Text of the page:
The degree of the impact will depend on what extent countries comply with the sanctions. “I think in particular on the Central Bank of Iran that the U.S. will enact something before the end of the year that will make it very difficult for European refineries, Japanese refineries and Korean refiners to process payments” with Iran, said Trevor Houser, director of energy and climate practice at the Rhodium Group.
“You have in the case of Europe, Korea and Japan, private banks that facilitate trade between refineries and Iran,” he said, adding those banks would not want to be barred from doing business with the U.S. financial system.
“I think it will be much more successful in disrupting Iranian crude exports than any sanctions to date have been. It’s still unclear what the impact would be on Iranian government revenues,” Houser said, adding that a ball park estimate is that there could be a reduction in Iranian government revenues of 20 to 30 percent.
Should Europe cut off its imports, that puts more than 800,000 barrels a day of Iranian oil back into the market. With Japan and Korea out of the market, China and India may be the likely buyers but demand a steep discount.
China is Iran’s biggest customer, purchasing more than 500,000 barrels per day, and it is expected that China would try to wrangle a cheaper price with more Iranian oil on the market. In mid-December, China’s Sinopec was reported to still be arguing with Iran over the price and amount of oil it would import in 2012.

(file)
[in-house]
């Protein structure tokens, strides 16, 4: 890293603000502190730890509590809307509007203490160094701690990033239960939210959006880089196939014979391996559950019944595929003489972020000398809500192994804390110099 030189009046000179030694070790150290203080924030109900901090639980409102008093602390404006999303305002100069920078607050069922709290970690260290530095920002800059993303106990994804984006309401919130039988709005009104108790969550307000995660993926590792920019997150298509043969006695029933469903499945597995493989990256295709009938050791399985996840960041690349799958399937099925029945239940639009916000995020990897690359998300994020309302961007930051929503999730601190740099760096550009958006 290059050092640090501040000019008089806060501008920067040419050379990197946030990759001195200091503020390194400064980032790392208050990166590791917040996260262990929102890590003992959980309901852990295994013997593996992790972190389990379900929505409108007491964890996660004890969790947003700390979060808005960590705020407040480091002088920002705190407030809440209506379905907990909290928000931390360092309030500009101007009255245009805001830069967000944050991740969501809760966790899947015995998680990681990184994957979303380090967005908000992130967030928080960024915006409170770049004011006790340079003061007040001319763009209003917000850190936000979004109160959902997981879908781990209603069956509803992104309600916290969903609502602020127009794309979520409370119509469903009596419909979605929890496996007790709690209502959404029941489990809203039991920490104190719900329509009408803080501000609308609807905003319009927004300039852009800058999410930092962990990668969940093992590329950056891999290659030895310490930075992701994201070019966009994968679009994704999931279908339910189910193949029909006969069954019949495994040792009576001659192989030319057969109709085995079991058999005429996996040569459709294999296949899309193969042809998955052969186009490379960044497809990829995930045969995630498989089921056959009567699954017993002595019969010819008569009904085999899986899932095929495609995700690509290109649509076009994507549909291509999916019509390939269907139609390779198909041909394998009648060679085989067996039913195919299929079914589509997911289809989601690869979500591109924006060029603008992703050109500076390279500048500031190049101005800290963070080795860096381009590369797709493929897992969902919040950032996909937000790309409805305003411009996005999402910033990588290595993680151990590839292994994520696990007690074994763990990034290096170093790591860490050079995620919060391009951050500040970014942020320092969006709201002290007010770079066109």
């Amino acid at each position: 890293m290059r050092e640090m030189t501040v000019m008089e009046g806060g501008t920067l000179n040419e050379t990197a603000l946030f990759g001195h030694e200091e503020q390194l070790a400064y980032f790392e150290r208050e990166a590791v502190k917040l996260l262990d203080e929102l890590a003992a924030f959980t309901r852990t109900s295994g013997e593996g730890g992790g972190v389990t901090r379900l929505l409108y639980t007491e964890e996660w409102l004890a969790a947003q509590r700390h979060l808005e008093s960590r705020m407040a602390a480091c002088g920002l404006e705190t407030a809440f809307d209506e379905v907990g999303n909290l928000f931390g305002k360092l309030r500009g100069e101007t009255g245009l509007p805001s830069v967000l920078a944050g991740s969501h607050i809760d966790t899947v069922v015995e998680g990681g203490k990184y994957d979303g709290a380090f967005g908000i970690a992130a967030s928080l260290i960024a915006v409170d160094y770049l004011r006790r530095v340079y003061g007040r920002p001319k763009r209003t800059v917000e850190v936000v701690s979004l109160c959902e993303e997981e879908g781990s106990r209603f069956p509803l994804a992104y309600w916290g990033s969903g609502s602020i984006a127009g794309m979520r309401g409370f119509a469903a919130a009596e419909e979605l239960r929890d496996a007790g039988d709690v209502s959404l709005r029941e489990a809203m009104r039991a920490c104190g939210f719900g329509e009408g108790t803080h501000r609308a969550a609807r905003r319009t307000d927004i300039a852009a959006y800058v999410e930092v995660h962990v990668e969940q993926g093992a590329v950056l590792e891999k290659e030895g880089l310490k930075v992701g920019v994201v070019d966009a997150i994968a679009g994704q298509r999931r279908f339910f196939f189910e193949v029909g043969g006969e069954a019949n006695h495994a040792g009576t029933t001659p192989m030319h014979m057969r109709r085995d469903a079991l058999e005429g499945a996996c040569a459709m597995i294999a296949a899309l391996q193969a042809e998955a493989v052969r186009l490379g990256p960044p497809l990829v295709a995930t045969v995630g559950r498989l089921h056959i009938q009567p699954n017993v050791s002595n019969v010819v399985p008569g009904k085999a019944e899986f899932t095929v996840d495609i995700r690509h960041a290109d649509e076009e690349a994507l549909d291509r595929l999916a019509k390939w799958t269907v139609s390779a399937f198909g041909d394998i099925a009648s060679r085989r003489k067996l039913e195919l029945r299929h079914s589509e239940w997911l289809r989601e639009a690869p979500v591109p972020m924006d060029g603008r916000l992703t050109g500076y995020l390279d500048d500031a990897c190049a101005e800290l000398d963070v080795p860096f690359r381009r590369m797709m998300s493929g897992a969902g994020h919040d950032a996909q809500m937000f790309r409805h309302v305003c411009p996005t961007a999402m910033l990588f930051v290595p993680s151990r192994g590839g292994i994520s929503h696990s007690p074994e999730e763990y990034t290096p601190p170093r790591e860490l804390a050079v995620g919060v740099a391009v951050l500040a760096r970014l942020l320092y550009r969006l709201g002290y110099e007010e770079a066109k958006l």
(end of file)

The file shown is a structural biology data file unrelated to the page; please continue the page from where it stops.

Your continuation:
“The trick is you have to do it [sanctions] in a way that doesn’t spook the market because doing so increases [Iranian] government revenues,” said Houser. “You actually have to keep Iranian supply on line and just redirect it to other buyers and do so in a way that would reduce the price Iran would get for its oil.”
Houser said past sanctions, aimed at Iran’s upstream operations, have taken a toll. At its peak, he said Iran produced 4 million barrels per day of oil, which fell to 3.6 million barrels and could go to 3 million barrels, according to the International Energy Agency.
“I would expect to see a reaction from the Iranians when the president signs the sanctions bill into law. The move after that will be European decision on an embargo,” said Houser. There is also flexibility in the bill allowing for implementation of sanctions, based on input from the Department of Energy on the oil market.
A wild card is Israel and whether it would take action against Iran as it did in 1981 when it bombed a Iraqi nuclear reactor outside Baghdad.
The European position is also still unclear, as an embargo could impact already struggling economies there. Italy is the biggest European user of Iranian oil, importing an estimated 183,000 barrels a day.
Japan and India the biggest importers after China, each importing more than 300,000 barrels a day.